Heat loss calculation


  #1  
Old 09-30-19, 07:25 AM
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Heat loss calculation

I did the boiler heat loss calculations using the calculator on the US Boiler Company web site. I have some numbers but I don't know how to determine boiler size based on those calculations.

This is what I came up with -

Heat loss -
Windows and doors - 5,160
Net Walls - 8,740
Ceiling - 1,728
Floor - 3,456
Infiltration - 1.07

Total heat loss 60* temp differential - 19,085
" 70* " - 22,520
" 80* " - 25,574
" 90* " - 28,627
" 100* " - 31,681

How does that translate to boiler size (MBH)?
 

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10-01-19, 07:04 PM
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lawrosa
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2200 sq ft home you would be in the 55k btu for a boiler...If your well insulating probably lower..

You didnt reply to the other thread about the indirect.. I posted about that HTP product..

I would install a simple burnham boiler.. Although peerless are alright too.. But Id have to see what controls are on the current boilers..

I would assume you have two zones?

There is a lot to consider.
What heat emmitters are they using>
Can or should you over radiate to run lower boiler temps>
Should you spend more and go modulating boiler>
Possible put a combi in, that also does hot water> Think tankless..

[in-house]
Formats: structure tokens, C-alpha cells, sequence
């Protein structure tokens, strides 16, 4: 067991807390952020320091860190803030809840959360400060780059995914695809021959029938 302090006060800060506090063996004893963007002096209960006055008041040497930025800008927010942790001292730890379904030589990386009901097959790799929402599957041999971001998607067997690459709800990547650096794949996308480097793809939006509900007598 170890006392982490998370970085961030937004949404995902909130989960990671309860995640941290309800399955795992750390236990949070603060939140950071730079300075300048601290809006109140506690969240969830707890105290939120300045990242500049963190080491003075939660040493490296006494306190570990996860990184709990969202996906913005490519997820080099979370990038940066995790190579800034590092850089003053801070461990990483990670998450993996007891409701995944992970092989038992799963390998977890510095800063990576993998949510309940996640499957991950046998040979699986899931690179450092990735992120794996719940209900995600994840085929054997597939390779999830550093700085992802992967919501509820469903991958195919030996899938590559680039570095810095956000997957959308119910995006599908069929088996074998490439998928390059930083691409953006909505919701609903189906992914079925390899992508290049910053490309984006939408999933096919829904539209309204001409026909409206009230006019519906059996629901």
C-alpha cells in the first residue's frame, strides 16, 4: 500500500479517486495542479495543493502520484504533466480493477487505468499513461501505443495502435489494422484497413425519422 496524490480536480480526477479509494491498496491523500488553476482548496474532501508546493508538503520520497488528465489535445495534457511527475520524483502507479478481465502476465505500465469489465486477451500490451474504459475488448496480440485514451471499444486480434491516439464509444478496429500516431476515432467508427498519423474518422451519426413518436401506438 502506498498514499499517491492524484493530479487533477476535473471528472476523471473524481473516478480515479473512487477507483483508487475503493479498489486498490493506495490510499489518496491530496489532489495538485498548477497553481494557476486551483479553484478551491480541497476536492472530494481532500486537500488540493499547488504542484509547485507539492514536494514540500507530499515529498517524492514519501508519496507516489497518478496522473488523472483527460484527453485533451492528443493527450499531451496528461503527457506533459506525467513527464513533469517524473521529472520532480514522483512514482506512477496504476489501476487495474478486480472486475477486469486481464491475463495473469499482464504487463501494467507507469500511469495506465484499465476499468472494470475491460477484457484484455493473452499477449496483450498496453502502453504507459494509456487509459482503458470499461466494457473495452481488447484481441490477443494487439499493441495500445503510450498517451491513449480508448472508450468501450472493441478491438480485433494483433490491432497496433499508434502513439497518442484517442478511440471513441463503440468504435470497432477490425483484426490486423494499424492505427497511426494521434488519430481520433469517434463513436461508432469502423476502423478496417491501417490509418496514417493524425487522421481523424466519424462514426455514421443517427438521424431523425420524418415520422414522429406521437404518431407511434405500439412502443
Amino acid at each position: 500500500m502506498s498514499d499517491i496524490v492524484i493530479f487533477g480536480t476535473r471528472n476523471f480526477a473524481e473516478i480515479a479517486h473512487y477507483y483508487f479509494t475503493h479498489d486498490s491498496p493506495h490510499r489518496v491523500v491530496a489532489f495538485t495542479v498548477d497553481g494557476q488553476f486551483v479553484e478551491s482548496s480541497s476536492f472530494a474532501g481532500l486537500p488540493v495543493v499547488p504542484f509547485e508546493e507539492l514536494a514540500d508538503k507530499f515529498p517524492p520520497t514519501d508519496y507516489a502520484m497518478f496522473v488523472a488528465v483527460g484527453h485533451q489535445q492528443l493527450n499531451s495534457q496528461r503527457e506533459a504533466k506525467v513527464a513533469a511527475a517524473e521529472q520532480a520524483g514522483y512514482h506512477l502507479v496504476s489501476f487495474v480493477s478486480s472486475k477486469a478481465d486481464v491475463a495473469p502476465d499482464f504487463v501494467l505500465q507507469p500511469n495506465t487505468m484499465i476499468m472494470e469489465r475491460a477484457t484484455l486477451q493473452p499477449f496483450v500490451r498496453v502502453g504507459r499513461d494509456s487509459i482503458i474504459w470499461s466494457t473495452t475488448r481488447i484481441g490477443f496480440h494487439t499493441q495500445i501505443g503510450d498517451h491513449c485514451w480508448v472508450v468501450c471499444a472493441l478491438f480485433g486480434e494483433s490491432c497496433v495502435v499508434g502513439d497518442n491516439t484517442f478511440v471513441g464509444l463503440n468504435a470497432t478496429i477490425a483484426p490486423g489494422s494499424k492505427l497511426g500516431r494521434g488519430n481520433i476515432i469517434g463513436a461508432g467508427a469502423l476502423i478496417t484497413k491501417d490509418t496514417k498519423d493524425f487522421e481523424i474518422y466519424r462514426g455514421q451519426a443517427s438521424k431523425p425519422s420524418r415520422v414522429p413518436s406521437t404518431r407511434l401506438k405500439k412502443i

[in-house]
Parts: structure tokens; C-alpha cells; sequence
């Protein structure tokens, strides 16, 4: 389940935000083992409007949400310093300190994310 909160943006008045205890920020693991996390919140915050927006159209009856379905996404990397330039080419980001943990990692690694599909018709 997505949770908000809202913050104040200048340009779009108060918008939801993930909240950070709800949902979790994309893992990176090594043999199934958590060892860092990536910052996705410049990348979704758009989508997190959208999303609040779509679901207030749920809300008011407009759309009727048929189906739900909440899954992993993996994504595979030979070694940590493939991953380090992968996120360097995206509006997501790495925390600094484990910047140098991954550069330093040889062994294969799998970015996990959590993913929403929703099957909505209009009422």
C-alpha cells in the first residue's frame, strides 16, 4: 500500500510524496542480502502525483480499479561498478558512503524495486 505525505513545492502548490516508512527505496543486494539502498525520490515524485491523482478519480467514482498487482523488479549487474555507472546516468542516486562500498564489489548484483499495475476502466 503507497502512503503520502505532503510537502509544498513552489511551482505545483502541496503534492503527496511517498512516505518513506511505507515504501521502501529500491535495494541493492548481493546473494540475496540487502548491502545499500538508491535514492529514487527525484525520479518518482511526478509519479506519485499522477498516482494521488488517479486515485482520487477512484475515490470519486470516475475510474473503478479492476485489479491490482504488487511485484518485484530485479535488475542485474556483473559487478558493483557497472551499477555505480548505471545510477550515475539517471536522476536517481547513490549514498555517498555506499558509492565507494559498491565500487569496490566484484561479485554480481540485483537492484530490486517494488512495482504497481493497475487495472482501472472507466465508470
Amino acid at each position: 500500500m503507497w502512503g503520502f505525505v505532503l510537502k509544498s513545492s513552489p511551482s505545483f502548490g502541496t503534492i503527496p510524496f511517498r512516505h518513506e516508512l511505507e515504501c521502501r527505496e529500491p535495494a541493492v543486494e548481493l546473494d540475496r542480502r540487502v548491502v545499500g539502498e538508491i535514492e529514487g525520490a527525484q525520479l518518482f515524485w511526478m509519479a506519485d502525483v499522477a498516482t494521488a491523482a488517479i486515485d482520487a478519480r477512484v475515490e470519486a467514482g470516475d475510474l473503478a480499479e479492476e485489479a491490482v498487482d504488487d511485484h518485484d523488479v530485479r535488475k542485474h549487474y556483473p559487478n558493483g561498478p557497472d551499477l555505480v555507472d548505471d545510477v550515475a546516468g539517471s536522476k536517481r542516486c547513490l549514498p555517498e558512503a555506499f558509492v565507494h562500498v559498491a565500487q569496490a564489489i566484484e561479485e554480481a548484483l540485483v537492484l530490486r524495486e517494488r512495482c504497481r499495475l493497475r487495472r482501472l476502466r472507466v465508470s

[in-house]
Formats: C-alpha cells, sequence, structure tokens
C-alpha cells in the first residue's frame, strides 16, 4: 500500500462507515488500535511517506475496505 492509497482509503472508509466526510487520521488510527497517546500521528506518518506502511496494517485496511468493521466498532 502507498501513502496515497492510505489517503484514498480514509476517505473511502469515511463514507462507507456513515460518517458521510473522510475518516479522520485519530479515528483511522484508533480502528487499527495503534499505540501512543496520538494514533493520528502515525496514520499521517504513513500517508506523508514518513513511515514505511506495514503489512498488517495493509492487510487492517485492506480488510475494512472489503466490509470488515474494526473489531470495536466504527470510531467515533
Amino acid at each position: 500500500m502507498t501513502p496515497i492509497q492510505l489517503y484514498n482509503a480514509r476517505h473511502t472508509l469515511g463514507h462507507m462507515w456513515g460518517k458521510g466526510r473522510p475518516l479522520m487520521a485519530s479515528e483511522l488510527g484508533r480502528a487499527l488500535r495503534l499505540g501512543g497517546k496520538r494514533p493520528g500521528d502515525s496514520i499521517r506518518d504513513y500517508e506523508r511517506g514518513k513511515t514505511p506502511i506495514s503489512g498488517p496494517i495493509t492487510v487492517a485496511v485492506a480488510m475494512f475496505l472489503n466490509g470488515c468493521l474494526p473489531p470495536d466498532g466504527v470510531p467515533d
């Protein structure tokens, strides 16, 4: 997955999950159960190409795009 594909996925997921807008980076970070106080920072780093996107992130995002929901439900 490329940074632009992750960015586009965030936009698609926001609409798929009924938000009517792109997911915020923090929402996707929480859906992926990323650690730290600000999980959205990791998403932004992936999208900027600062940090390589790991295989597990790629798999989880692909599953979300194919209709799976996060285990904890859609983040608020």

etc etc..

But you need a proper heat loss to be sure..

The simple math calculation comes close.. All boilers have a fudge factor. ( larger then they actually are)

I would assume a 50k btu boiler would suffice..

Most boilers are oversizd. Installers are scared to size correctly because they dont know or dont care.

https://www.usboiler.net/product/ser...s-water-boiler
 
  #2  
Old 09-30-19, 02:23 PM
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Where are you located? We need to know the design outdoor temperature. From your info, you must have a very small house. You may not readily find a boiler that small. What is the sq ft? How is the house now being heated and what is the boiler size? Photos would help us understand your situation.
 
  #3  
Old 10-01-19, 06:05 AM
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I'm in southern New England. I may have screwed up the heat loss calc. The house is 2 story, 2200 s/f, 2X4 construction currently gutted to the studs. New insulation will be foam R-15 or R-19. Attic will be insulated to code. All glass is double pane. I don't know what "design outside temperature is." I think my current boiler is Peerless. I don't know the MBH rating.

One of the contractors that has submitted a proposal is recommending an 80,000 BTU boiler. He did not do a heat loss calc. Said he only needed to look at the house to determine the boiler size.

I just Googled design temp for my zip code . For heating it is between 8 - 9. No idea what the units are.
 
  #4  
Old 10-01-19, 09:20 AM